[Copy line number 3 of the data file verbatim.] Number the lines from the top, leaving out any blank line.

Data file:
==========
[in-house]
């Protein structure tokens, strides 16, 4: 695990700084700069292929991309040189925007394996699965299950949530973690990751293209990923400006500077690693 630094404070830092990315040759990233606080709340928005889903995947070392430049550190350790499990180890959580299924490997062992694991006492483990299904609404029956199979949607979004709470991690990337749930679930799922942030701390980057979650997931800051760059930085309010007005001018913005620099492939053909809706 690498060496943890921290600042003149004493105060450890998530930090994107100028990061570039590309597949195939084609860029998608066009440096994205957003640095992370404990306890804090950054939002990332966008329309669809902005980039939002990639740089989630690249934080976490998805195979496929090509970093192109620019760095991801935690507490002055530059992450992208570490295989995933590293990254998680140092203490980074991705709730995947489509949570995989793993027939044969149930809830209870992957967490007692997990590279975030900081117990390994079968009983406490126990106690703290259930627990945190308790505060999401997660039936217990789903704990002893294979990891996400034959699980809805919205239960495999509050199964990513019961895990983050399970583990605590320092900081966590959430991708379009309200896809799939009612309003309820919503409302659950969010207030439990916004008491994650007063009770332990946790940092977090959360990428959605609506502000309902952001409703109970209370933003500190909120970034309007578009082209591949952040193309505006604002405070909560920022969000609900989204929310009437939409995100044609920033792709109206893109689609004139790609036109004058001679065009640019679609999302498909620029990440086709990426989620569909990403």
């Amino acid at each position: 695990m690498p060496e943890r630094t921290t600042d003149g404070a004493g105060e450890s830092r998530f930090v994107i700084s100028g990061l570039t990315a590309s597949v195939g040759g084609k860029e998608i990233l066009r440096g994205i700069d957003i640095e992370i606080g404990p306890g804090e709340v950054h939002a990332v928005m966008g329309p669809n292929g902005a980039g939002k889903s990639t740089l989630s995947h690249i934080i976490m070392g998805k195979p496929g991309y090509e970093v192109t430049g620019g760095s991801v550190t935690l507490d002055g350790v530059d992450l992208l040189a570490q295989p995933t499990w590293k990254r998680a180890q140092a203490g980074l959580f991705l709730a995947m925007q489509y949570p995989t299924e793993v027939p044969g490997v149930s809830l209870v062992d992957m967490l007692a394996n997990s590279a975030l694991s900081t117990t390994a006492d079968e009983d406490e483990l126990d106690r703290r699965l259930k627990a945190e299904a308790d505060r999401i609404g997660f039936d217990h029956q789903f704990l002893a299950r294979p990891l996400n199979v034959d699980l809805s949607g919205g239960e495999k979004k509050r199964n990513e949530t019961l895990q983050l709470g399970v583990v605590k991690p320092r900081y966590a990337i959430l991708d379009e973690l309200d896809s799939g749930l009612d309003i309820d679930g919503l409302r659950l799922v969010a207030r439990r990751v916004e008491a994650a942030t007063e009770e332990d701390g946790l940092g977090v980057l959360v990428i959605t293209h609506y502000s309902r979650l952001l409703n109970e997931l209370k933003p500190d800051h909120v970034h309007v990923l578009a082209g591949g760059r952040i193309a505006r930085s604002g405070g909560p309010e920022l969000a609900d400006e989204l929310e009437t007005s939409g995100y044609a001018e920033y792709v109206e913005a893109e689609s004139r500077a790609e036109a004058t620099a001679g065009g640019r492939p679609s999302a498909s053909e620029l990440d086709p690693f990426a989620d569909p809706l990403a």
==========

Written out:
């Amino acid at each position: 695990m690498p060496e943890r630094t921290t600042d003149g404070a004493g105060e450890s830092r998530f930090v994107i700084s100028g990061l570039t990315a590309s597949v195939g040759g084609k860029e998608i990233l066009r440096g994205i700069d957003i640095e992370i606080g404990p306890g804090e709340v950054h939002a990332v928005m966008g329309p669809n292929g902005a980039g939002k889903s990639t740089l989630s995947h690249i934080i976490m070392g998805k195979p496929g991309y090509e970093v192109t430049g620019g760095s991801v550190t935690l507490d002055g350790v530059d992450l992208l040189a570490q295989p995933t499990w590293k990254r998680a180890q140092a203490g980074l959580f991705l709730a995947m925007q489509y949570p995989t299924e793993v027939p044969g490997v149930s809830l209870v062992d992957m967490l007692a394996n997990s590279a975030l694991s900081t117990t390994a006492d079968e009983d406490e483990l126990d106690r703290r699965l259930k627990a945190e299904a308790d505060r999401i609404g997660f039936d217990h029956q789903f704990l002893a299950r294979p990891l996400n199979v034959d699980l809805s949607g919205g239960e495999k979004k509050r199964n990513e949530t019961l895990q983050l709470g399970v583990v605590k991690p320092r900081y966590a990337i959430l991708d379009e973690l309200d896809s799939g749930l009612d309003i309820d679930g919503l409302r659950l799922v969010a207030r439990r990751v916004e008491a994650a942030t007063e009770e332990d701390g946790l940092g977090v980057l959360v990428i959605t293209h609506y502000s309902r979650l952001l409703n109970e997931l209370k933003p500190d800051h909120v970034h309007v990923l578009a082209g591949g760059r952040i193309a505006r930085s604002g405070g909560p309010e920022l969000a609900d400006e989204l929310e009437t007005s939409g995100y044609a001018e920033y792709v109206e913005a893109e689609s004139r500077a790609e036109a004058t620099a001679g065009g640019r492939p679609s999302a498909s053909e620029l990440d086709p690693f990426a989620d569909p809706l990403a």